Demling Lama, correspondent of Radio Nepal and the Himalaya Times national daily in the Sindhupalchok district (north-east of Kathmandu), was asleep in his home in Dhuskot on the night of 5 April when armed rebels burst in and took him away. He succeeded in escaping from his captors four days later and told an FNJ representative that they had beaten him.
Human rights violations by the security forces
a. Arbitrary detention
The security forces arrested several thousand persons suspected of being Maoist militants or sympathizers during the state of emergency that was in effect from November 2001 to August 2002. These arrests were carried out in an entirely unlawful manner and both suspects and their families were rarely given any official explanation.
All sectors of the population were affected by the arrests, including more than 300 journalists. At least 10 journalists were tortured. Twenty-six journalists are still held in violation of judicial procedures. The detainees were not taken before a judge and the deadlines for their release (90 days under the anti-terrorist law) were not respected. The judicial authorities have remained silent, and have failed to defend the rights of the detainees. Acts of torture have been committed by both army personnel and police. The information presented below does not cover all of these violations and is given just as an illustration.
More than 150 journalists arrested and detained illegally
The interior ministry recognized for the first time on 4 September that 16 journalists were being detained in Nepal. This belated admission came as result of considerable mobilisation by journalist organisations, especially the FNJ. Nonetheless, it was only a partial admission. At the time of writing this report, at least 21 journalists and news media assistants were detained in Nepal. Most of them have been held for more than six months without the authorities initiating any form of judicial proceedings.
On 5 November, Ishwor Chandra Gyawali (editor), Manarishi Dhital (office worker) of the pro-Maoist monthly Dishabodh, Deepak Sapkota (reporter), Dipendra Rokaya (editorial assistant), Dhana Bahadur Thapa Magar (photographer), all of the pro-Maoist weekly Janadesh, and Mina Sharma, editor of the monthly Aikyabaddata (Solidarity), were released by the government. Ram Bhakta Maharjan, a keyboard operator on the weekly Janadesh, was freed the previous day. This decision is due to a strong mobilisation of the FNJ.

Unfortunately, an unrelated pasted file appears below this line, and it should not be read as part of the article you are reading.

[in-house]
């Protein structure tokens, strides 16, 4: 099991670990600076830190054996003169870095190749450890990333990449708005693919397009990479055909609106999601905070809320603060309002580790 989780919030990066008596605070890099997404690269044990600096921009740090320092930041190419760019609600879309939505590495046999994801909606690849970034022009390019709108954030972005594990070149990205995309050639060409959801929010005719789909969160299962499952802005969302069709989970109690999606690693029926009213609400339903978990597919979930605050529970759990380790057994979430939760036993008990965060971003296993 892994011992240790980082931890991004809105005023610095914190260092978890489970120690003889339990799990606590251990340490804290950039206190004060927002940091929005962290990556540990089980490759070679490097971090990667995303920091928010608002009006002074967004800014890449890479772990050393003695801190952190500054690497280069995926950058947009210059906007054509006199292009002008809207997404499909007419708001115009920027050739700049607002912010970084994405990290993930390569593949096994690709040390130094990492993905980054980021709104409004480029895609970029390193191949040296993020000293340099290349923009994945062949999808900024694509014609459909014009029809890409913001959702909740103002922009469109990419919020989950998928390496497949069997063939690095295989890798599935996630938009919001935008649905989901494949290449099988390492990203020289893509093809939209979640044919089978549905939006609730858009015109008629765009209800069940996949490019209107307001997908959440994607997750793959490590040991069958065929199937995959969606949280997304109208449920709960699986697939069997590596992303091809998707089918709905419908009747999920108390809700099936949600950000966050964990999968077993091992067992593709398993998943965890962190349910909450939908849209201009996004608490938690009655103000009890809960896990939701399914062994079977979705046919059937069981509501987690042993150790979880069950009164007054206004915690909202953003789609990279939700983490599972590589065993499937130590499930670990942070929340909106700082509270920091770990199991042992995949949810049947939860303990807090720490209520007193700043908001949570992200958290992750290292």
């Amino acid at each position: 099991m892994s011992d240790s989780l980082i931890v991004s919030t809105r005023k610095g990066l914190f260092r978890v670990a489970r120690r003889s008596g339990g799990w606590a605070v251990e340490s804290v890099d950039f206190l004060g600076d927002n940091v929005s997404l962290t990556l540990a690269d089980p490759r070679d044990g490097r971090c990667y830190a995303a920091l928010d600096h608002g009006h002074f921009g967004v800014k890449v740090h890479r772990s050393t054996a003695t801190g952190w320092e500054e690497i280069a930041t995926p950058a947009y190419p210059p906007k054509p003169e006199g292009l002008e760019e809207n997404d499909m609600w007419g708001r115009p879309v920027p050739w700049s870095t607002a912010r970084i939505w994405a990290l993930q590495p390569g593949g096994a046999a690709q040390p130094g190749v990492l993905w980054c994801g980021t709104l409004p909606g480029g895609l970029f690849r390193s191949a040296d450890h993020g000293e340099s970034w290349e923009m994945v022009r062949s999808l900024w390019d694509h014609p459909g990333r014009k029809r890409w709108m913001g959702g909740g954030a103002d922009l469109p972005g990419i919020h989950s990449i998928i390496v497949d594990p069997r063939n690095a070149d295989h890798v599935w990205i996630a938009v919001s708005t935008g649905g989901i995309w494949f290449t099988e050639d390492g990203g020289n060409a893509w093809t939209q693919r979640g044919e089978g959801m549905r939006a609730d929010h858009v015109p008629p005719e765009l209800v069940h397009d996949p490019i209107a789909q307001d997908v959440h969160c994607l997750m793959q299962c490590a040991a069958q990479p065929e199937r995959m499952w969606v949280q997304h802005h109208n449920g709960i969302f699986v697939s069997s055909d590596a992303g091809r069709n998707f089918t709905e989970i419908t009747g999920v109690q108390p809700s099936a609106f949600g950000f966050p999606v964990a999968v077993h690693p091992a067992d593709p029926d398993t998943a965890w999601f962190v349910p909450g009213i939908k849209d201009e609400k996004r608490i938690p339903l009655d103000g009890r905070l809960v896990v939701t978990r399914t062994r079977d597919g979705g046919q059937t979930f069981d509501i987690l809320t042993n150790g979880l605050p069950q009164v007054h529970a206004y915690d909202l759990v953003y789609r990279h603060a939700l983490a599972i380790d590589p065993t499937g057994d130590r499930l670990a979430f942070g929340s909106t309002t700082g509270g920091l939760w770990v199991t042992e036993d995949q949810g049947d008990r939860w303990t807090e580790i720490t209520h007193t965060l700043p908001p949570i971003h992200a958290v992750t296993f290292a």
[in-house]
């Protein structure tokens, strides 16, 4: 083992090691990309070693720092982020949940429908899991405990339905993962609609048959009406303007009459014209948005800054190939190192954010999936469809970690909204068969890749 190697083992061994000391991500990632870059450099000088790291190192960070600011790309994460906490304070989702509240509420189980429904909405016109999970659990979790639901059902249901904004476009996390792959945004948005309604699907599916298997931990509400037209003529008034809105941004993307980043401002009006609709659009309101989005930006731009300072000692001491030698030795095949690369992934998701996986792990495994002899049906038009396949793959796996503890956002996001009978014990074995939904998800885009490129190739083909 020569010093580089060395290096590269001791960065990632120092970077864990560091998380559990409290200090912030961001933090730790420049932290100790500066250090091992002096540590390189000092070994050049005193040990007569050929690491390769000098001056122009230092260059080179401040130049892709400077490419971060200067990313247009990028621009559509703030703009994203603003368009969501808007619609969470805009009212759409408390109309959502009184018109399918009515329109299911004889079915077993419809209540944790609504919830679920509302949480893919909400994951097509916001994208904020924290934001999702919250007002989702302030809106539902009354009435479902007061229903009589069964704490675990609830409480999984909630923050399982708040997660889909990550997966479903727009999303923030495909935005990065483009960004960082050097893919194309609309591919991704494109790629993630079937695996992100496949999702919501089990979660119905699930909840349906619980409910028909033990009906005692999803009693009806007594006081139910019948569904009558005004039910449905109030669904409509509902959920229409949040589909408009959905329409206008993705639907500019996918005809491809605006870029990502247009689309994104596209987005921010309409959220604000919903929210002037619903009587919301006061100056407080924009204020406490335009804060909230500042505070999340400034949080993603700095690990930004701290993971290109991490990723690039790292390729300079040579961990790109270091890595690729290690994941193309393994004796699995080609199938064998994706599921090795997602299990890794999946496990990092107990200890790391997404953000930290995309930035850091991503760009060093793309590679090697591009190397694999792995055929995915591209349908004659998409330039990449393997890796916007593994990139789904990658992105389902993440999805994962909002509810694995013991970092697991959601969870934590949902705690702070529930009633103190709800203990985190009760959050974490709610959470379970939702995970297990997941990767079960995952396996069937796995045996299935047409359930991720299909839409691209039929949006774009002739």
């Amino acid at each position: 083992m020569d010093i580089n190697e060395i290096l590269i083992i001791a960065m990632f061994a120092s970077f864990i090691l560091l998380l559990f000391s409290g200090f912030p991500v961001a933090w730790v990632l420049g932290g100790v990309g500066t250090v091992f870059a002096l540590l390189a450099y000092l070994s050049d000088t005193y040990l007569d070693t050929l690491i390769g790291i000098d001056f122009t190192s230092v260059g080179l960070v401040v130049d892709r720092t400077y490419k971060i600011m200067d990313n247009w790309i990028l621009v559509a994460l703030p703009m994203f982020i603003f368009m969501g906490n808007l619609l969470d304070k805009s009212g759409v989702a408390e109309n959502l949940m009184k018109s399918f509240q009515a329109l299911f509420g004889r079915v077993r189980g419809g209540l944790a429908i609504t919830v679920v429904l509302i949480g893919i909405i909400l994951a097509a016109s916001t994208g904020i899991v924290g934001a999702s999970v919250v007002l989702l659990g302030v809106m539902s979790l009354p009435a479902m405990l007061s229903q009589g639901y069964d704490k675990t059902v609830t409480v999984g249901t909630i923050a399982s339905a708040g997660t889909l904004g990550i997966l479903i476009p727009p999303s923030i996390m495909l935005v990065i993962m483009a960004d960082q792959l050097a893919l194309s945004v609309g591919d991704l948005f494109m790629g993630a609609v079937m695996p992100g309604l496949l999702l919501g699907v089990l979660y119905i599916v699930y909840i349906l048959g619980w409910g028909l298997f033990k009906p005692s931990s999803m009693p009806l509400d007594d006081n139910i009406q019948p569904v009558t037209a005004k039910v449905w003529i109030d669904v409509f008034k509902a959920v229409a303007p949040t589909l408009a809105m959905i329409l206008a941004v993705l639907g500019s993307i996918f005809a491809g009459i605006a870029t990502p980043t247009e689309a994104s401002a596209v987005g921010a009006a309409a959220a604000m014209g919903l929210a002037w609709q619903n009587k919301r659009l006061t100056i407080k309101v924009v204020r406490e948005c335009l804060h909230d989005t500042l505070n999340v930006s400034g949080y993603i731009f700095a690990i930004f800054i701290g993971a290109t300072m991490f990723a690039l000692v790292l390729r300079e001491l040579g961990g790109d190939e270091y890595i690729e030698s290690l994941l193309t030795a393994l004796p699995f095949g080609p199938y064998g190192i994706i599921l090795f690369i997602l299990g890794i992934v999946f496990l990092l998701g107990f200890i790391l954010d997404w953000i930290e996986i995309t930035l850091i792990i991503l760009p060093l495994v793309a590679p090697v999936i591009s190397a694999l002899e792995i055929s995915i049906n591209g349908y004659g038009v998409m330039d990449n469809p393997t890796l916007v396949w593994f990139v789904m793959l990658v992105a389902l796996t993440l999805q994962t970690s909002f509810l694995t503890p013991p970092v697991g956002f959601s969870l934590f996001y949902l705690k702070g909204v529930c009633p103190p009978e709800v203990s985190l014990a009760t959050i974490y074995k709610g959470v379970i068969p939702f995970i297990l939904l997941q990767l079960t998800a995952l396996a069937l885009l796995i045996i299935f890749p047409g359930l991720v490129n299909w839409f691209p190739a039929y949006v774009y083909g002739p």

Jana Astha editor Kishor Shrestha was arrested twice during the state of emergency. The first time, he was arrested by the army in January over an article about the army chief of staff’s son. The second time was on 4 August, when police burst into Jana Ashta’s offices and took him to a police station in the city. Eight police officers, including a Superintendent Khanal and an Inspector Mainali, interrogated him for nearly two hours. They did not hit him, but one officer made as if to hit him and another spat on him. Finally, he was placed in a 4-by-3-metre cell which had no electricity and was already holding 20 others. He estimates that around 300 persons, most of them suspected Maoists, were being held in the police station. The guards were strict, and Shrestha was transferred three times to another cell for talking to fellow detainees.
Jana Astha journalists Ambika Niraula and Dev Ram Prasad Yadav are still held by the security forces. After Niraula was arrested in January in Rajbiraj Saptari, the district administrator contacted his father to propose that he surrender his other son, a Maoist student leader, to the authorities in exchange for Niraula’s release. Jana Astha editor Shrestha went to see the then interior minister in July in an attempt to obtain the release of his two reporters. In his presence, the minister telephoned the government representatives in the districts where they are held in an attempt to find a solution to their prolonged detention. Despite the promises made, the two have not yet been released.